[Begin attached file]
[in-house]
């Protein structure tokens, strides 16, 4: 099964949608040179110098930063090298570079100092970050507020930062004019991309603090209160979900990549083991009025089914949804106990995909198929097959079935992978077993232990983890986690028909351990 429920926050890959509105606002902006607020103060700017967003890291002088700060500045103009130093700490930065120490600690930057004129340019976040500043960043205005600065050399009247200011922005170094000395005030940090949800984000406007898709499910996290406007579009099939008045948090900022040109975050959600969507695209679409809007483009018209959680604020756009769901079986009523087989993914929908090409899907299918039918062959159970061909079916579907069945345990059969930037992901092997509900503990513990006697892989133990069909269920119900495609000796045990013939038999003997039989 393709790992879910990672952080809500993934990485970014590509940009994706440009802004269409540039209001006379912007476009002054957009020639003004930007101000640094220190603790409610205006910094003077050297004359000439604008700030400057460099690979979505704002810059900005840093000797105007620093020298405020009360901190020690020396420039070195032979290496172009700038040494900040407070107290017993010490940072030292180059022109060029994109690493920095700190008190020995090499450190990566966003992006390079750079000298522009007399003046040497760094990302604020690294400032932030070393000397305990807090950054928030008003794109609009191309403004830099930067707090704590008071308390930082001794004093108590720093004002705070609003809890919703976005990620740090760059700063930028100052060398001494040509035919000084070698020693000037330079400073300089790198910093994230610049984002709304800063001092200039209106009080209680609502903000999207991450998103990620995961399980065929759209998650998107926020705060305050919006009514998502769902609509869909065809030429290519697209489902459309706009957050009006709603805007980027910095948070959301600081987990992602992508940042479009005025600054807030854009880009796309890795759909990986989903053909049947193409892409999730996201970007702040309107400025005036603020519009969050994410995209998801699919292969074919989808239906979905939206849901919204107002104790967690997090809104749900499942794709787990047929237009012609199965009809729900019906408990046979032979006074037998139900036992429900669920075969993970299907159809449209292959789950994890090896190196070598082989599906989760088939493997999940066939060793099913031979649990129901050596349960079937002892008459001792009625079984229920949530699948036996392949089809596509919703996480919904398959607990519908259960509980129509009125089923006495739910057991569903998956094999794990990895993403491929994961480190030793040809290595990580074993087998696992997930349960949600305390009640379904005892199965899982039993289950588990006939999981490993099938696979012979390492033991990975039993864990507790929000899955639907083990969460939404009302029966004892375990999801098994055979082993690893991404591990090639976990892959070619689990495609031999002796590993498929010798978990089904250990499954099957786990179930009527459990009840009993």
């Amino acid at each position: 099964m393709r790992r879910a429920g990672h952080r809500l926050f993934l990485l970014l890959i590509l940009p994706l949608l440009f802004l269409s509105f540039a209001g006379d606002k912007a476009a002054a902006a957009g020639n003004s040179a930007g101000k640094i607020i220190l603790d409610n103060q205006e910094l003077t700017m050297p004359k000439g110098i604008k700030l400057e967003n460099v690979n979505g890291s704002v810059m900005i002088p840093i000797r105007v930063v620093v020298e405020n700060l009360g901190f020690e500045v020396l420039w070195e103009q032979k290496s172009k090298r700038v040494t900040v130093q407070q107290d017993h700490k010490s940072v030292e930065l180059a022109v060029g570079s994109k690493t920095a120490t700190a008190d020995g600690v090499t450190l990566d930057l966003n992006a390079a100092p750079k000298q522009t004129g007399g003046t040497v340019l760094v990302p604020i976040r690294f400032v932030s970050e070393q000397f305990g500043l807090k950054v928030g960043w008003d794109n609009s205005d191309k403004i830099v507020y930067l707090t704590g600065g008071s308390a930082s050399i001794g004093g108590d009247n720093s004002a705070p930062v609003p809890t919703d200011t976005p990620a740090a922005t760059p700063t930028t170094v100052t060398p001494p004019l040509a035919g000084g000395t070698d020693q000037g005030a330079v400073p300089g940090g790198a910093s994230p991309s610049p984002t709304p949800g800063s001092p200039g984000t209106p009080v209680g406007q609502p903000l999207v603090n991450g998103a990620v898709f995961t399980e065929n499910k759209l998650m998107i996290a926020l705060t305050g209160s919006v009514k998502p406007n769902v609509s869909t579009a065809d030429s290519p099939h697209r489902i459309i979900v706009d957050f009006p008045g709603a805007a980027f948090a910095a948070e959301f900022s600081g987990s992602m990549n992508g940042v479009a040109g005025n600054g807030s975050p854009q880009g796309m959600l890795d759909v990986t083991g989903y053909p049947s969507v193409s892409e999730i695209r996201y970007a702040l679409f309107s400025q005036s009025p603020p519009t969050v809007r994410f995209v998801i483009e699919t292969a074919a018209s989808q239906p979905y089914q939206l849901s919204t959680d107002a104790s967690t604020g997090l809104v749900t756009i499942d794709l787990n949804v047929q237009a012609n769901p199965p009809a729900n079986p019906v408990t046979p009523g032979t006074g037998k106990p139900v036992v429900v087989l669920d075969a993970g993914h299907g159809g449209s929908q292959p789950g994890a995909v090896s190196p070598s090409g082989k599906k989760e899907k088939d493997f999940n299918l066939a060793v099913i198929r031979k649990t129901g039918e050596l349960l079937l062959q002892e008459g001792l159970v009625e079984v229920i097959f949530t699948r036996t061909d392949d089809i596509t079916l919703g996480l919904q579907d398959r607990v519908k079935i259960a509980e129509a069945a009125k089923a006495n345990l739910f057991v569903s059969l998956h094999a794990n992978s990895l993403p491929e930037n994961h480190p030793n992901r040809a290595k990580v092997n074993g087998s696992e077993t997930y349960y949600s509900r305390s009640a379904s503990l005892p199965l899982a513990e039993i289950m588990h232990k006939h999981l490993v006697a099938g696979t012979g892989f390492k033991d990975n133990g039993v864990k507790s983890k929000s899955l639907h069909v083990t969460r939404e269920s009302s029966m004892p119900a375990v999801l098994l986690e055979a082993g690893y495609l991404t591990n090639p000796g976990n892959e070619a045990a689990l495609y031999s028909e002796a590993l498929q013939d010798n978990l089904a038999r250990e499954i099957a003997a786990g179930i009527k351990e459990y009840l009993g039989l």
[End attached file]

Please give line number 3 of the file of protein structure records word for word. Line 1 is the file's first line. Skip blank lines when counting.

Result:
């Amino acid at each position: 099964m393709r790992r879910a429920g990672h952080r809500l926050f993934l990485l970014l890959i590509l940009p994706l949608l440009f802004l269409s509105f540039a209001g006379d606002k912007a476009a002054a902006a957009g020639n003004s040179a930007g101000k640094i607020i220190l603790d409610n103060q205006e910094l003077t700017m050297p004359k000439g110098i604008k700030l400057e967003n460099v690979n979505g890291s704002v810059m900005i002088p840093i000797r105007v930063v620093v020298e405020n700060l009360g901190f020690e500045v020396l420039w070195e103009q032979k290496s172009k090298r700038v040494t900040v130093q407070q107290d017993h700490k010490s940072v030292e930065l180059a022109v060029g570079s994109k690493t920095a120490t700190a008190d020995g600690v090499t450190l990566d930057l966003n992006a390079a100092p750079k000298q522009t004129g007399g003046t040497v340019l760094v990302p604020i976040r690294f400032v932030s970050e070393q000397f305990g500043l807090k950054v928030g960043w008003d794109n609009s205005d191309k403004i830099v507020y930067l707090t704590g600065g008071s308390a930082s050399i001794g004093g108590d009247n720093s004002a705070p930062v609003p809890t919703d200011t976005p990620a740090a922005t760059p700063t930028t170094v100052t060398p001494p004019l040509a035919g000084g000395t070698d020693q000037g005030a330079v400073p300089g940090g790198a910093s994230p991309s610049p984002t709304p949800g800063s001092p200039g984000t209106p009080v209680g406007q609502p903000l999207v603090n991450g998103a990620v898709f995961t399980e065929n499910k759209l998650m998107i996290a926020l705060t305050g209160s919006v009514k998502p406007n769902v609509s869909t579009a065809d030429s290519p099939h697209r489902i459309i979900v706009d957050f009006p008045g709603a805007a980027f948090a910095a948070e959301f900022s600081g987990s992602m990549n992508g940042v479009a040109g005025n600054g807030s975050p854009q880009g796309m959600l890795d759909v990986t083991g989903y053909p049947s969507v193409s892409e999730i695209r996201y970007a702040l679409f309107s400025q005036s009025p603020p519009t969050v809007r994410f995209v998801i483009e699919t292969a074919a018209s989808q239906p979905y089914q939206l849901s919204t959680d107002a104790s967690t604020g997090l809104v749900t756009i499942d794709l787990n949804v047929q237009a012609n769901p199965p009809a729900n079986p019906v408990t046979p009523g032979t006074g037998k106990p139900v036992v429900v087989l669920d075969a993970g993914h299907g159809g449209s929908q292959p789950g994890a995909v090896s190196p070598s090409g082989k599906k989760e899907k088939d493997f999940n299918l066939a060793v099913i198929r031979k649990t129901g039918e050596l349960l079937l062959q002892e008459g001792l159970v009625e079984v229920i097959f949530t699948r036996t061909d392949d089809i596509t079916l919703g996480l919904q579907d398959r607990v519908k079935i259960a509980e129509a069945a009125k089923a006495n345990l739910f057991v569903s059969l998956h094999a794990n992978s990895l993403p491929e930037n994961h480190p030793n992901r040809a290595k990580v092997n074993g087998s696992e077993t997930y349960y949600s509900r305390s009640a379904s503990l005892p199965l899982a513990e039993i289950m588990h232990k006939h999981l490993v006697a099938g696979t012979g892989f390492k033991d990975n133990g039993v864990k507790s983890k929000s899955l639907h069909v083990t969460r939404e269920s009302s029966m004892p119900a375990v999801l098994l986690e055979a082993g690893y495609l991404t591990n090639p000796g976990n892959e070619a045990a689990l495609y031999s028909e002796a590993l498929q013939d010798n978990l089904a038999r250990e499954i099957a003997a786990g179930i009527k351990e459990y009840l009993g039989l």